When walking six miles on the Great Wall of China, a 4000 mile Wonder of the world, built to help protect China from northern invaders, I again felt a mixture of awe and emptiness. I was inspired by the beauty of the mountains, exhausted by the near vertical climbs and descents, and impressed by the massive accomplishment. I was also horrified thinking that an estimated 2-3 million people died building the wall. The wall played an important role in its day, but had little purpose for modern China. Why were we shown the wall, but given no reflection on what such choices meant for the Chinese people, especially all those who died?

In Xi’an (pronounced Shi-an), we got a chance to see the famous Terra Cotta Warriors, thousands of skillfully crafted, clay military figures buried under ground by the first emperor of China. Xin (pronounced Chin) unified the nation in 221 B.C., became ruler at age 13, and began creating these warriors then. The craftsmanship is amazing. Infantry, cavalry, archers, chariots, and horses were built and placed underground, because he thought that he would need an army in the afterlife. I could not get an answer as to how he thought this great terra cotta army would help, but he apparently he believed they would. He used 720,000 criminals and prisoners of war to build them and place them in position.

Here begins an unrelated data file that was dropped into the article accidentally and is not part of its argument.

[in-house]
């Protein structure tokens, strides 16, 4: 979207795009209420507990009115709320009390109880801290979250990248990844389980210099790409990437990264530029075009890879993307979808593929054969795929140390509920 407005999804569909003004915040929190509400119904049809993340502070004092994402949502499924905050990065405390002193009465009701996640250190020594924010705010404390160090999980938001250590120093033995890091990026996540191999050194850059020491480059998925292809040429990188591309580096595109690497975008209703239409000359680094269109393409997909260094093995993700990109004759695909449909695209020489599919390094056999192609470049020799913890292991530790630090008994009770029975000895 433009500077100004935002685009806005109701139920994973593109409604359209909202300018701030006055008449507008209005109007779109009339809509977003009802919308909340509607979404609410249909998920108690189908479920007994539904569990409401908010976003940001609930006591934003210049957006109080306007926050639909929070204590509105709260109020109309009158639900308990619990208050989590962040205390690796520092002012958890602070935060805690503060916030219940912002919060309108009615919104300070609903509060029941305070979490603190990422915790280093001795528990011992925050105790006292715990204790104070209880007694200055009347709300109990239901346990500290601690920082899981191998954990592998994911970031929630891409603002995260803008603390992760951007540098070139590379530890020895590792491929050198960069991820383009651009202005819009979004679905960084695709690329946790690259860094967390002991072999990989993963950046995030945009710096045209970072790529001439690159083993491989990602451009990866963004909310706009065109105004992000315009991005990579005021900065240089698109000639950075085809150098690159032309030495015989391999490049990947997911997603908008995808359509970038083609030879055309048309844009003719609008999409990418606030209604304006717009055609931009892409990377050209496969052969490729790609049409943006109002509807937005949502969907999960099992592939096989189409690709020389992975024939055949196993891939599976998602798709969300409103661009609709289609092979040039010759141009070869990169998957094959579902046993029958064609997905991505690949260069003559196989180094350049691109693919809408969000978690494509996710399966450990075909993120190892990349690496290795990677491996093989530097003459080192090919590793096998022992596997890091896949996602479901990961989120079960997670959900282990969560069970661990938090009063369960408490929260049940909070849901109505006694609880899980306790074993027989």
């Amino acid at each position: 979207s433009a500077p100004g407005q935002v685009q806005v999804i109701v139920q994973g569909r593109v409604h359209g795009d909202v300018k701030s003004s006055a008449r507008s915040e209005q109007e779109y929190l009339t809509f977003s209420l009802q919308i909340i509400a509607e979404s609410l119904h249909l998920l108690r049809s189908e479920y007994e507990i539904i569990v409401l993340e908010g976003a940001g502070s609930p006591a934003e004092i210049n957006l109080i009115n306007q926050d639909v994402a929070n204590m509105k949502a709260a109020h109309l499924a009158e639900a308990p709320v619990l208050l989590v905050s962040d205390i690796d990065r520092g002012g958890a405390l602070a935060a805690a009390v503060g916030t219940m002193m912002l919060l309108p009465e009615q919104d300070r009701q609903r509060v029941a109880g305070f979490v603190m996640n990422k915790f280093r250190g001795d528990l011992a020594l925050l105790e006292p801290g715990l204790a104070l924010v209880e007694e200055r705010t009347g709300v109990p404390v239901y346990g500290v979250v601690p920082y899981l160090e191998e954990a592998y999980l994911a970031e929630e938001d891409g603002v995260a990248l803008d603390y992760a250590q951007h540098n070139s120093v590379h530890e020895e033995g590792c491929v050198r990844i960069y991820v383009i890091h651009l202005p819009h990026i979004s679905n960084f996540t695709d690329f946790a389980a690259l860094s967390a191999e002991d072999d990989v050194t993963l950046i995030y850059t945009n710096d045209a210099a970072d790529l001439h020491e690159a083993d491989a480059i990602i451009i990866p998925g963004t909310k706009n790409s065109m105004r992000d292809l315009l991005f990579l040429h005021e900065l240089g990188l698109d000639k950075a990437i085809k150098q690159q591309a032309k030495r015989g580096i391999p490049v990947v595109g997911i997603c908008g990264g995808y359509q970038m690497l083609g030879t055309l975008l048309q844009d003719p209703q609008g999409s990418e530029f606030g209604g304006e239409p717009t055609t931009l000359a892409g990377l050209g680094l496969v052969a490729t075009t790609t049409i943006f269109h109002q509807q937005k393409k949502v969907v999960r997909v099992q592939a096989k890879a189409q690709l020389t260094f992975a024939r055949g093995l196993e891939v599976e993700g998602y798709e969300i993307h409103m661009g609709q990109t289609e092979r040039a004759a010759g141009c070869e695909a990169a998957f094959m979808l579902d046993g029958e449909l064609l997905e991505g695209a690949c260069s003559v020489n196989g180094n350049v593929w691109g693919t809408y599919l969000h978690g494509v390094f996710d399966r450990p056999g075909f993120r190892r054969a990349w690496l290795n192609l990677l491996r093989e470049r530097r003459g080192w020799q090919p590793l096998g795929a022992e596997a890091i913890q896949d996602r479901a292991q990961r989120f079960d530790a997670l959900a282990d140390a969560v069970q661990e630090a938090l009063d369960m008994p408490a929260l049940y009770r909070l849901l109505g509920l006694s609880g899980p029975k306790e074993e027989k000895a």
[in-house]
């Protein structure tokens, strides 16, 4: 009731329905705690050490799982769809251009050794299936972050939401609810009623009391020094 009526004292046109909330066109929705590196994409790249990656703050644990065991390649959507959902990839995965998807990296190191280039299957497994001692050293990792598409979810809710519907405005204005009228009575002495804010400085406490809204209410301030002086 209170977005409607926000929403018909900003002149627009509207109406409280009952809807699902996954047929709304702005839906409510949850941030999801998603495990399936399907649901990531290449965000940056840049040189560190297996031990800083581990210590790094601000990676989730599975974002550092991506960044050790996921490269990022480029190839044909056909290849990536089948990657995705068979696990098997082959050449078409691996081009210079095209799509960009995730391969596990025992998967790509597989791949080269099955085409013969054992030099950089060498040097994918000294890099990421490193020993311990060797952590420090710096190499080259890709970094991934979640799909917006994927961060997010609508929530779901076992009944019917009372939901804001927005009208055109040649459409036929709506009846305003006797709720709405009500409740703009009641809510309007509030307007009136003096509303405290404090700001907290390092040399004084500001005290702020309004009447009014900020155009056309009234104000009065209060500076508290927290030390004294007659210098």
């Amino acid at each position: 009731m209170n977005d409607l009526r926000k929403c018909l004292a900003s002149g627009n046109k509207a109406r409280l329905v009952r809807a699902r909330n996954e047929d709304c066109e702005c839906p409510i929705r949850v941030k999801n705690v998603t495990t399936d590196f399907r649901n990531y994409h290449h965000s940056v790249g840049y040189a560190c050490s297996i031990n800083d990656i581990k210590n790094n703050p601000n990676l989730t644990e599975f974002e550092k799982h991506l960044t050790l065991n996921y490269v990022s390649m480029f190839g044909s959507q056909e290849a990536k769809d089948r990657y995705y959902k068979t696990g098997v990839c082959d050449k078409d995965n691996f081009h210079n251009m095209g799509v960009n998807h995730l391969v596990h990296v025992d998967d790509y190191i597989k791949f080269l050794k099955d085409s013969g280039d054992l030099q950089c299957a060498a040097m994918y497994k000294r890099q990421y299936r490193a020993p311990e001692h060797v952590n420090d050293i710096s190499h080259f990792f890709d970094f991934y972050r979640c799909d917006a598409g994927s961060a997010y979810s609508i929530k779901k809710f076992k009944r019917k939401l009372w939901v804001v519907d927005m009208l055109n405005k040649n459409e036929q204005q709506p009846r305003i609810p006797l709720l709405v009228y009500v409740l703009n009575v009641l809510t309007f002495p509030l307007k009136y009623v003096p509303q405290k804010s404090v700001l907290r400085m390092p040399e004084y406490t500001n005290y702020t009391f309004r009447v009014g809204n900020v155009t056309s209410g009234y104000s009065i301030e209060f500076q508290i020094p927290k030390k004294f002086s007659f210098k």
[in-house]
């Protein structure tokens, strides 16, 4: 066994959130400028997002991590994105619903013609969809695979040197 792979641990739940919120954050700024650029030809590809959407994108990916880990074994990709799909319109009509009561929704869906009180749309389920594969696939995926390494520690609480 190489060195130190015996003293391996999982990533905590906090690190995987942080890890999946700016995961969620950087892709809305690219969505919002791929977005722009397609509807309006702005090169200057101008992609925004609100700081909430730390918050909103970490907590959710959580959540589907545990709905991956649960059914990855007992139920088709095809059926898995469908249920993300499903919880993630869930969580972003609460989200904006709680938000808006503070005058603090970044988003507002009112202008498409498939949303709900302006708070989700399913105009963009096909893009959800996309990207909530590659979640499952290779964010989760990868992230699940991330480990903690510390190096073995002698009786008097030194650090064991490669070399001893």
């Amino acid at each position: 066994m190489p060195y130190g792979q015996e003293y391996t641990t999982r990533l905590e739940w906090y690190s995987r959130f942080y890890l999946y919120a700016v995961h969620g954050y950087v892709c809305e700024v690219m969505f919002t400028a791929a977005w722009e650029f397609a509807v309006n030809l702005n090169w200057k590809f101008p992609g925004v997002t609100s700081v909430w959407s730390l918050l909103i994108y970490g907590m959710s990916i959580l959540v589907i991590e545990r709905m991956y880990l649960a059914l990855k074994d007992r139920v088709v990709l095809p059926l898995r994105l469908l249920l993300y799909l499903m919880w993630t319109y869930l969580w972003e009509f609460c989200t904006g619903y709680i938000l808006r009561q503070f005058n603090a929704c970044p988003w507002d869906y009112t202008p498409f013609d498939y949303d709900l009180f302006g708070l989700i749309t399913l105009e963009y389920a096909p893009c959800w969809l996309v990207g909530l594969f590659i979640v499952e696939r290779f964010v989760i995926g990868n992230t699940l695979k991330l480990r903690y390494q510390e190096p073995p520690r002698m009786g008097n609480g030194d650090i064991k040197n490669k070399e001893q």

Meanwhile, he required local farmers to work half a year to provide food for himself and others in his court. One year after his premature death, and after one of his sons killed 17 of his brothers and other relatives to secure his succession, the peasants rose up in a violent revolt. The guide offered no commentary, but the peasants from the past did. They broke into his underground system and smashed almost all of the thousands of terra cotta figures, as evidence of their rage.

Shanghai was very impressive. The Bund—a riverside street lined with reconstructed buildings in the British style, first built after Great Britain forced its way into the city to set up commerce in the mid 19th century—was striking and beautiful. Across the river were huge, modern buildings, most of which have been built in the past decade or two. The largest is the Pearl TV tower, over 1500 feet high!